When you think of horrible pond dwelling creatures, leeches are one of those that always come to mind. Their slimy, wriggly, bloodsucking tendencies are always going to be something that will make your skin crawl, and have been used to great affect in many a film; from Stand By Me to any jungle based war movie. So you would think with a title such as ‘Attack of the Giant Leeches’ you would be in for one skin crawling carnival of terror.
From the legendary producer of all things schlock and low-budget, Roger Corman, along with Gene Corman bring Bernard L. Kowalski’s Leeches to the screen. A 1959 picture of such ill repute, that it has now become a cult classic of the B-movie world.
Set at the height of the cold war in the Florida Everglades, where the heat is high and the yokals are lowly marsh dwellers. The scene is set straight from the off, when one of the giant leeches is shot at by a local trapper Lem Sawyer (George Cisar – The Werewolf ), your typical character with straw hat, dungarees and a moonshine bottle at his side.
Seeing the giant leech from the start really doesn’t help this film. With any b-movie the suspense should be built up gradually until the grand reveal at the end and not right at the beginning. What also hampers these slimy beasties is that they are just one step away from a man in a bin-bag covered in pompoms, what am I saying it is a man in a bin-bag covered in pompoms.
Anyway, not knowing what he was shooting at Lem heads back to the local store, where the regulars of the community hangout and regales his story of the beast in the swap. As can be imagined the locals scoff at Lem’s claims. However, a more interesting storyline is played out between Dave Walker (Bruno VeSota – The Wasp Woman), the rotund owner of the store and his beautiful wayward wife Liz (Yvette Vickers – Attack of the 50 Foot Woman).
Playing out like a would-be classic film noir, with a love triangle between Dave, Liz and local trapper Cal Moulton (Michael Emmet –Night of the Blood Beast ), we get an extra lay to the proceedings. Plus the screen always sparkles when ever Liz appears and adds some needed tension and substance to an otherwise cardboard group of actors.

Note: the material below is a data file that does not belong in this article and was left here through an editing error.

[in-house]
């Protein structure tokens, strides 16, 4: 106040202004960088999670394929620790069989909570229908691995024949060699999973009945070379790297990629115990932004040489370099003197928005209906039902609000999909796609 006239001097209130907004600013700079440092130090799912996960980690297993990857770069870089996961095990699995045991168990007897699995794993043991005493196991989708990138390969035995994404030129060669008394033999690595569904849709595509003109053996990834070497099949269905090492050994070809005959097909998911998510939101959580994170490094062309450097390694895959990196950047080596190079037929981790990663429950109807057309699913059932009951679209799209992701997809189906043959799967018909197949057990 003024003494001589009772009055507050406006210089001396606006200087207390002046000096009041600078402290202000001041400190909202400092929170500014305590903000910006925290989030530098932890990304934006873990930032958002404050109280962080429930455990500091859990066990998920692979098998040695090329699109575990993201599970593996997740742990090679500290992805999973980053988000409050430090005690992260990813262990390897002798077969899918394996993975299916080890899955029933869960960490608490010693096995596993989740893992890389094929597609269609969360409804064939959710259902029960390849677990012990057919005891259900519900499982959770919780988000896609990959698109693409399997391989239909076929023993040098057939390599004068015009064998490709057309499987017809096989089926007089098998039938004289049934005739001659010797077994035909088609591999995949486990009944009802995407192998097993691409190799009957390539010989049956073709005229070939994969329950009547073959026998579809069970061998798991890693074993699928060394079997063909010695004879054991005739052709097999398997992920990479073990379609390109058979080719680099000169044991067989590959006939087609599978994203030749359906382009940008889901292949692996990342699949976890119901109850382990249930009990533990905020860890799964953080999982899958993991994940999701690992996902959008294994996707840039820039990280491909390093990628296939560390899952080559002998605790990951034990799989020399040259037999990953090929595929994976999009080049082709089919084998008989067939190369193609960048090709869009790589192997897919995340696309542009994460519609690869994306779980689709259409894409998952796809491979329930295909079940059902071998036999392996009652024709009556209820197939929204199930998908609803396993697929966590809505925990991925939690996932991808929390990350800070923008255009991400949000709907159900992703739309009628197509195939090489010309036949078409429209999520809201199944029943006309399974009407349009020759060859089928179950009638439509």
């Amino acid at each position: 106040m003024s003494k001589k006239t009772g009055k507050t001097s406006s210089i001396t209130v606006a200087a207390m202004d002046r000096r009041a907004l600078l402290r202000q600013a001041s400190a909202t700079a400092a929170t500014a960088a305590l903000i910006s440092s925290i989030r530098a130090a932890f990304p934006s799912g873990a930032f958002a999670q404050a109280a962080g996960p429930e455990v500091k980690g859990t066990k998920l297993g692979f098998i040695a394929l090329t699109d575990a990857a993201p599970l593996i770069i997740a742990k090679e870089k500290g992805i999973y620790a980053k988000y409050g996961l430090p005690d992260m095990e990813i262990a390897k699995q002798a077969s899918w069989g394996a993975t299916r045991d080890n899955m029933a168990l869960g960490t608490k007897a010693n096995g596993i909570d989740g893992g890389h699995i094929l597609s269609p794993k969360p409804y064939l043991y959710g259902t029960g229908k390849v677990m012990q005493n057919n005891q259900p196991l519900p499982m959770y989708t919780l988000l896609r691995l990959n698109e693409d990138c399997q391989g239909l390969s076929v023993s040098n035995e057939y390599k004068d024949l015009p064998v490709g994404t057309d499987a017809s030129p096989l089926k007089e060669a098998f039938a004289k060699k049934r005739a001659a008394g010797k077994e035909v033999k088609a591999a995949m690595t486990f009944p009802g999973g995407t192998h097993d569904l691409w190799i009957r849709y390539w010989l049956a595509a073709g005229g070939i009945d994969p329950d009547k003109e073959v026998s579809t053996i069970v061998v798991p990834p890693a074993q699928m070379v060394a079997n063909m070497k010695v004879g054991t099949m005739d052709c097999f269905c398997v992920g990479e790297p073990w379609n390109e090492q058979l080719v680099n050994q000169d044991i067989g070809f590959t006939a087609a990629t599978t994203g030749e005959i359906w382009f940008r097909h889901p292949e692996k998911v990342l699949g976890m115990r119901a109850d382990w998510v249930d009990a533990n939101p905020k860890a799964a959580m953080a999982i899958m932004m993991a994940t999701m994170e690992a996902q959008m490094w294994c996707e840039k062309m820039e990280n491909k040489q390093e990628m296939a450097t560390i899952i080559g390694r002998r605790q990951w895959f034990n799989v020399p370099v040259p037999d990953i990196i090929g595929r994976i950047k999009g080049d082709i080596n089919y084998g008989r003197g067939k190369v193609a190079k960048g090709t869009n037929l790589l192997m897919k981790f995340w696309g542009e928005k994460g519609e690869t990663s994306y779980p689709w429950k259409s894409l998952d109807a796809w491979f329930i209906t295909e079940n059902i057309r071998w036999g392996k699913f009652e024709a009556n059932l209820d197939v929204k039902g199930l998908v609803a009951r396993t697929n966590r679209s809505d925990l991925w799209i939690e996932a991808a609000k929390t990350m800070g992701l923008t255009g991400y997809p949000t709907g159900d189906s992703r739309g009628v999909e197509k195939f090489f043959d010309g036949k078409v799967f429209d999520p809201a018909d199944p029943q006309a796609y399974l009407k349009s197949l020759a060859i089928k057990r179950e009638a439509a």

Anyway, apart from the locals at the store, the film does require its hero figure, and this comes in the form of Game Warden Steve Benton, a white bread American hero with a can-do attitude and the acting chops of cardboard. As the locals start to disappear and reappear, drained of blood, around the swamps, Steve runs to the help of Dr Greyson (Tyler McVey), and luckily the farther of his white picket fence girlfriend Nan.
With some quick science and looking down microscopes they come to the conclusion that these deaths are the hand of giant leeches, which must have been created by nuclear energy (cold-war paranoia, tick) that can be found at the nearby Cape Canaveral. Though laughed at by the locals and the police alike they start their hunt.
Though the best part of this film is still the noir love triangle, and as the affair is discovered by Dave. He forces his wife Liz and Cal into the swamp where they are then promptly attacked by the leeches. Though these leeches don’t kill their prey straight away, they have a secret underwater cave, where they can store their food.
So will the Doc and Steve find the leeches’ secret cave and rescue the missing locals or will the bin-bag leeches run riot through the swamps and continue to pick the populous of one by one?
This film has all the makings of what could be a great b-movie; atomic cold-war tensions, a sassy bold, strange monsters in the swamp and a what could-be great characters. But though the first half of the film has a great build up and an interesting sub-plot the second half falls into the same old monster hunt routine. So, Attack of the Giant Leeches, though known as the epitome of B-movies, comes a fair way short of being a classic.
Ken Clark … Steve Benton
Yvette Vickers … Liz Walker
Jan Shepard … Nan Greyson
Michael Emmet … Cal Moulton
Tyler McVey … Doc Greyson
Bruno VeSota … Dave Walker
Gene Roth … Sheriff Kovis
Dan White … Slim Reed (as Daniel White)
George Cisar … Lem Sawyer
Directed By … Bernard L. Kowalski
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